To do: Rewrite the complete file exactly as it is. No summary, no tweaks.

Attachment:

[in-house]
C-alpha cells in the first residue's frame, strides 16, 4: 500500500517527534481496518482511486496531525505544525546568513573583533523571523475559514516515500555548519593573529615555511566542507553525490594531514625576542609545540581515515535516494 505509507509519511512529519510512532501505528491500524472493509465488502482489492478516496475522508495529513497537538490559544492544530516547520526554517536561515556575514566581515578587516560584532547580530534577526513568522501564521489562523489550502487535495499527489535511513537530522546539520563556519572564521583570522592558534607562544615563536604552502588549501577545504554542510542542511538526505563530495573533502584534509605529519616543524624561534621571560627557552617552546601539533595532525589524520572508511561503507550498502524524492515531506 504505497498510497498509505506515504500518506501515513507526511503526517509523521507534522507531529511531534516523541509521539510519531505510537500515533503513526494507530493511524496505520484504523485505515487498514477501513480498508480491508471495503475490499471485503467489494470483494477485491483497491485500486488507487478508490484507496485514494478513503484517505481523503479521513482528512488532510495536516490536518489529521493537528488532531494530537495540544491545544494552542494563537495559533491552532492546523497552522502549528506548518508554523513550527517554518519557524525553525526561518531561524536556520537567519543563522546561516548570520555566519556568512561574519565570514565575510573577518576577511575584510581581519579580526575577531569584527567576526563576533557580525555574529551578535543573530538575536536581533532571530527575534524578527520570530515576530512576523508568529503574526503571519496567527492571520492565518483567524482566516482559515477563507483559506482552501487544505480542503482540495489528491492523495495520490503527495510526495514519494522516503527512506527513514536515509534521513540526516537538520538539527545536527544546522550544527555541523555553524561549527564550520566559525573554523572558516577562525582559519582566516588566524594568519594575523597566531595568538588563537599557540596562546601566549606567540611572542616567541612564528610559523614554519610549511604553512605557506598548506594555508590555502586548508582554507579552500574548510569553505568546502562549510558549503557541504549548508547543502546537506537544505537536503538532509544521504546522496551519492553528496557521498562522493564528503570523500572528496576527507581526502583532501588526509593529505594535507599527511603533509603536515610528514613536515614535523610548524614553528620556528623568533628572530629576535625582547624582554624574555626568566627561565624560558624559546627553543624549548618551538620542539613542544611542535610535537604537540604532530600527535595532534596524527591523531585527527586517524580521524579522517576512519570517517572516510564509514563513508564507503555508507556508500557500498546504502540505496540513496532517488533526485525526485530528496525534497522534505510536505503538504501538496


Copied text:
[in-house]
C-alpha cells in the first residue's frame, strides 16, 4: 500500500517527534481496518482511486496531525505544525546568513573583533523571523475559514516515500555548519593573529615555511566542507553525490594531514625576542609545540581515515535516494 505509507509519511512529519510512532501505528491500524472493509465488502482489492478516496475522508495529513497537538490559544492544530516547520526554517536561515556575514566581515578587516560584532547580530534577526513568522501564521489562523489550502487535495499527489535511513537530522546539520563556519572564521583570522592558534607562544615563536604552502588549501577545504554542510542542511538526505563530495573533502584534509605529519616543524624561534621571560627557552617552546601539533595532525589524520572508511561503507550498502524524492515531506 504505497498510497498509505506515504500518506501515513507526511503526517509523521507534522507531529511531534516523541509521539510519531505510537500515533503513526494507530493511524496505520484504523485505515487498514477501513480498508480491508471495503475490499471485503467489494470483494477485491483497491485500486488507487478508490484507496485514494478513503484517505481523503479521513482528512488532510495536516490536518489529521493537528488532531494530537495540544491545544494552542494563537495559533491552532492546523497552522502549528506548518508554523513550527517554518519557524525553525526561518531561524536556520537567519543563522546561516548570520555566519556568512561574519565570514565575510573577518576577511575584510581581519579580526575577531569584527567576526563576533557580525555574529551578535543573530538575536536581533532571530527575534524578527520570530515576530512576523508568529503574526503571519496567527492571520492565518483567524482566516482559515477563507483559506482552501487544505480542503482540495489528491492523495495520490503527495510526495514519494522516503527512506527513514536515509534521513540526516537538520538539527545536527544546522550544527555541523555553524561549527564550520566559525573554523572558516577562525582559519582566516588566524594568519594575523597566531595568538588563537599557540596562546601566549606567540611572542616567541612564528610559523614554519610549511604553512605557506598548506594555508590555502586548508582554507579552500574548510569553505568546502562549510558549503557541504549548508547543502546537506537544505537536503538532509544521504546522496551519492553528496557521498562522493564528503570523500572528496576527507581526502583532501588526509593529505594535507599527511603533509603536515610528514613536515614535523610548524614553528620556528623568533628572530629576535625582547624582554624574555626568566627561565624560558624559546627553543624549548618551538620542539613542544611542535610535537604537540604532530600527535595532534596524527591523531585527527586517524580521524579522517576512519570517517572516510564509514563513508564507503555508507556508500557500498546504502540505496540513496532517488533526485525526485530528496525534497522534505510536505503538504501538496